Tips for Colostrum Management and Calving Assistance Practice

Why is Maximum Sanitation in Calving Assistance and After Birth So Critical?

Bodily, the birth is a huge effort for the calf and a real challenge for its immune defences. It leaves the sterile environment of the uterus and arrives in a world full of contaminants. This is the point when a race takes place between disease pathogens and antibodies, both on their way "into" the calf. Keep the following in mind:

  • Clean and sanitise the calving pen.
  • Clean and sanitise the calving pen.
  • Provide enough high-quality bedding.
  • Use individual pens rather than group pens, where possible, but set the pen up so that the cow will be able to maintain visual contact with the other cows.
  • Prior to calving, clean the cow's genital region and hind legs.
  • Provide optimum initial care to the calf (see check-list).
  • Separate the calf from its mother as early as possible.
  • Take the calf to a cleaned and sanitised individual pen or igloo.

What Do I Do When the Calf Does not Breathe after Birth?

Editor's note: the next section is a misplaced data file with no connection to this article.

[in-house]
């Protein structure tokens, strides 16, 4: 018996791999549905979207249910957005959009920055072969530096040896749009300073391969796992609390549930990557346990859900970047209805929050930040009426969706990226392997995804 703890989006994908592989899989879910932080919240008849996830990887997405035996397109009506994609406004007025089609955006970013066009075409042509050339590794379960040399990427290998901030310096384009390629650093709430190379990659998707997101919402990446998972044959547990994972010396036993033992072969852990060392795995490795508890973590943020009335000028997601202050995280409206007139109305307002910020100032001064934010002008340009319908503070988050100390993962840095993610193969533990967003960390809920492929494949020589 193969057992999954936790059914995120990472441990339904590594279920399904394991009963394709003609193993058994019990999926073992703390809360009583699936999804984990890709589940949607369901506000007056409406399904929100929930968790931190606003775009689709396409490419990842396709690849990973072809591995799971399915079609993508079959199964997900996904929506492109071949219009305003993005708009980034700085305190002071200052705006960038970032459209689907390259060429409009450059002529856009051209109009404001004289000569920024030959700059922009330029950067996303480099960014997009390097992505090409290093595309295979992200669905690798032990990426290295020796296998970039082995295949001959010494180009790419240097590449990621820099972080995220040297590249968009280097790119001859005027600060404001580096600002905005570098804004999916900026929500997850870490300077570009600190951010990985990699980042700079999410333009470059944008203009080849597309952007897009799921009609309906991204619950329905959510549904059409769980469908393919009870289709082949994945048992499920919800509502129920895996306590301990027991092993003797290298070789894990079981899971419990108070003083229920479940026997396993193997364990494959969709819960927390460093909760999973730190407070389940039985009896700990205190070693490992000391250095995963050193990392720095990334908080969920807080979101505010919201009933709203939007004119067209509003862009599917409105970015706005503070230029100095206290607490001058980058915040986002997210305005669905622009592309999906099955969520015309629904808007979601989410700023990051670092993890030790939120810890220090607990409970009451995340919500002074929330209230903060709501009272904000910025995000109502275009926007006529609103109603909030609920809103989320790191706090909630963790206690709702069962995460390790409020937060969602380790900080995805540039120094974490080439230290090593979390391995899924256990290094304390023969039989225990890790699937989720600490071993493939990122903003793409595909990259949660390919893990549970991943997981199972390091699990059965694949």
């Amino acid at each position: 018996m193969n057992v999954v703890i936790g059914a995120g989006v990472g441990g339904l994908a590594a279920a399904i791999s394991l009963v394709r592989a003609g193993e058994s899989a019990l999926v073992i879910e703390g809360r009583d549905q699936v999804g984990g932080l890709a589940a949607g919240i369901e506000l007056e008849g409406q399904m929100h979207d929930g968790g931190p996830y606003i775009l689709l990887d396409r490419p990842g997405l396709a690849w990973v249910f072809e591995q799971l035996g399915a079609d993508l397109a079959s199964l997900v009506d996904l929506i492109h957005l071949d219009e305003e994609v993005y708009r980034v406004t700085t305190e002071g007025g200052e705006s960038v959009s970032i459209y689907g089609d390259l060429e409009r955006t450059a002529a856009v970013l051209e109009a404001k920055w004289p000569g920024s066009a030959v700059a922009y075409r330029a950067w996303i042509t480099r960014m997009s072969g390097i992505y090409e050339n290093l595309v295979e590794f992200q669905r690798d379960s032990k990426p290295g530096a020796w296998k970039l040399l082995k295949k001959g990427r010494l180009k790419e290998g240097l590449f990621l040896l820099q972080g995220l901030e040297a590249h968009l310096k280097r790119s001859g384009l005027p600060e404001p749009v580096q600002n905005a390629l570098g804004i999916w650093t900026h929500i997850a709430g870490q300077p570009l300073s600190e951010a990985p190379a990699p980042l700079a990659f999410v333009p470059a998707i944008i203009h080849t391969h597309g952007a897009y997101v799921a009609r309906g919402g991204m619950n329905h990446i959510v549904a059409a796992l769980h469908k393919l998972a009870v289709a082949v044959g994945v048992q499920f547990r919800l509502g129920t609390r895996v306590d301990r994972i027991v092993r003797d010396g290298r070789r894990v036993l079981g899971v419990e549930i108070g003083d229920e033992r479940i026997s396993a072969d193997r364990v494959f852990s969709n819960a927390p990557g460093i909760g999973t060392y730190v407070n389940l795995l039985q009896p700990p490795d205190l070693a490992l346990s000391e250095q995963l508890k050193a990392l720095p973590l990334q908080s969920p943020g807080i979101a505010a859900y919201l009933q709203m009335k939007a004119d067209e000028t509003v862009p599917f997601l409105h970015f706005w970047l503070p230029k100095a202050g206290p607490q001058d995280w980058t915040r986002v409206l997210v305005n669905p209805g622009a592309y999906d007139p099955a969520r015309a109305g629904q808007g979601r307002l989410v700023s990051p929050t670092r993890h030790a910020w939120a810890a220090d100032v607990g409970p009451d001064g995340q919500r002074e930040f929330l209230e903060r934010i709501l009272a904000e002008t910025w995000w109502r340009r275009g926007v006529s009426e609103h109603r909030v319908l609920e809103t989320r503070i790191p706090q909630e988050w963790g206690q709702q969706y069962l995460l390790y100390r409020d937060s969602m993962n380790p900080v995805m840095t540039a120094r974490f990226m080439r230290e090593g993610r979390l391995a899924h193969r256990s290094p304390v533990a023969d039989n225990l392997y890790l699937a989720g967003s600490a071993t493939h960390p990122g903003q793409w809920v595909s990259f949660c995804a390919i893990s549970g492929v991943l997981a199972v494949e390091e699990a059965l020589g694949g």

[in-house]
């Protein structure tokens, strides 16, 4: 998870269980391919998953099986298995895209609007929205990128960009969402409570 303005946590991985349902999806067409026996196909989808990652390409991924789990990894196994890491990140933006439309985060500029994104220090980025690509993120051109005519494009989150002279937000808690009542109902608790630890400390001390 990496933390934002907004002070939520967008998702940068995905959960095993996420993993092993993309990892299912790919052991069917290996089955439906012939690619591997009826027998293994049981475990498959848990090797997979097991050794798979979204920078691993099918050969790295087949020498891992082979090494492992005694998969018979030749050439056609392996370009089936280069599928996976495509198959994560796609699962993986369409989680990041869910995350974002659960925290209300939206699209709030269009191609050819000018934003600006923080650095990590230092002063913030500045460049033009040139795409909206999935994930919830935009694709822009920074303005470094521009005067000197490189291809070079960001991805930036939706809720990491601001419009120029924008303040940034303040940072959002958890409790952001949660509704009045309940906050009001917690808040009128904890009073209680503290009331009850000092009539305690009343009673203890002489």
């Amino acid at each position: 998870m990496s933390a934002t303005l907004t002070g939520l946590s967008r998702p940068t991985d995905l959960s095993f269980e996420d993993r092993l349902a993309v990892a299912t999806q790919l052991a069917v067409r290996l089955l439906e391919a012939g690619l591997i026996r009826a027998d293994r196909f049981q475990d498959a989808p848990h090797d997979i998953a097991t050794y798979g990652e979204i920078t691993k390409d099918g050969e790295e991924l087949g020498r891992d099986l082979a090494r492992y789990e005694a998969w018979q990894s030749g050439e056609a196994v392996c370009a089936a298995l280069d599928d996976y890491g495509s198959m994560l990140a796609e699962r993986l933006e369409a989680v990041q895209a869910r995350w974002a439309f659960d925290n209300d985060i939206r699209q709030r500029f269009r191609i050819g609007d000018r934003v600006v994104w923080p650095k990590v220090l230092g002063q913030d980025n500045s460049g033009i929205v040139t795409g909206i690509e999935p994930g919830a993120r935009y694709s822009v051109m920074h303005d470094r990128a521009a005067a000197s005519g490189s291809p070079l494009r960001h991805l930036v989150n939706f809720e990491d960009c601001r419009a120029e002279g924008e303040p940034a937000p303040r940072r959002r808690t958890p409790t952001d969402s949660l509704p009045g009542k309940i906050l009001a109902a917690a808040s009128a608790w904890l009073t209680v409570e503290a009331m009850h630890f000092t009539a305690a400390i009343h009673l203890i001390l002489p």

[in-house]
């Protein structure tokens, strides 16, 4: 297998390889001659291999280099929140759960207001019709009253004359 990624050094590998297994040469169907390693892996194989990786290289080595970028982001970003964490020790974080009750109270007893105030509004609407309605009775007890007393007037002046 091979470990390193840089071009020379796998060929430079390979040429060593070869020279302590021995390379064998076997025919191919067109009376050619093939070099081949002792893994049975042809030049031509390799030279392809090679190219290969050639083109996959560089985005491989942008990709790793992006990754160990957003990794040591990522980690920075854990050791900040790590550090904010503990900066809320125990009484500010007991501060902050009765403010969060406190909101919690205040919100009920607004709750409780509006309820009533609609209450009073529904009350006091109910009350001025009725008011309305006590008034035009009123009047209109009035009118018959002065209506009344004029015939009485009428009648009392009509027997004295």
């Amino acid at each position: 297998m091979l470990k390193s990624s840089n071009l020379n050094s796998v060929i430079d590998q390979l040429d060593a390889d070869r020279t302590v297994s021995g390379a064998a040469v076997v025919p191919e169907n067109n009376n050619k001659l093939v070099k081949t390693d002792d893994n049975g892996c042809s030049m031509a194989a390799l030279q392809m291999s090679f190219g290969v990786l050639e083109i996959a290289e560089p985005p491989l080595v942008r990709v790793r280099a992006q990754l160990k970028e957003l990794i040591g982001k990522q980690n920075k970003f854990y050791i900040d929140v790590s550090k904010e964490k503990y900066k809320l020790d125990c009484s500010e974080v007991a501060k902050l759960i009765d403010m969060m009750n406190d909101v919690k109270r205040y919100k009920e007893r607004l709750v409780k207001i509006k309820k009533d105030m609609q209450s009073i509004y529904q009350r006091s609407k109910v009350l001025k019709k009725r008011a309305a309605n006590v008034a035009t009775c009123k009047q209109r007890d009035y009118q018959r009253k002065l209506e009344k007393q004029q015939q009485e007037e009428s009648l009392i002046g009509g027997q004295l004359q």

Frequently, the initial seconds, immediately after delivery, are decisive for whether or not the calf lives. During a difficult calving in particular, mucous matter may be trapped in the windpipe and lungs. Then "Act Quickly!"

But refrain from lifting the calf by its hind legs or even laying it across a fence between pens to allow the mucus to drip out. This may injure the calf.

A much more effective—and more gentle—alternative is the use of the CalfVital Calf Resuscitator, to pump the mucus out. It is equipped with a piston that allows easy manual operation. A handy funnel mouthpiece is put over the calf's mouth. By simply initiating the piston, the operator effectively pumps the mucus out of the respiratory tract.

If after this process, the calf still is not breathing, the CalfVital Calf Resuscitator's second mouthpiece can be used for resuscitation. An integrated valve prevents excessive pressure levels, thereby avoiding to compromise the sensitive pulmonary alveoli.

What Can Be Done When the Calf Does Not Drink 4 Litres of Colostrum?

The calf's drive to suckle is strongest following delivery. The earlier you are there to feed it, the more probable it is that the calf will drink the total amount!

Should this not work out, there are two possibilities: •Use a drenching probe to feed the colostrum (only after having been trained by your vet!); or

  • Try feeding the remainder of the colostrum again in the next 4 - 6 hours (let the milk cool to store it and warm it again prior to feeding!).

Administration of Electrolyte Drenches

You can also use the drenching probe and coloQuick bags at a later stage to supply larger amounts of nutrient solutions or medicines easily right into the cow's rumen.

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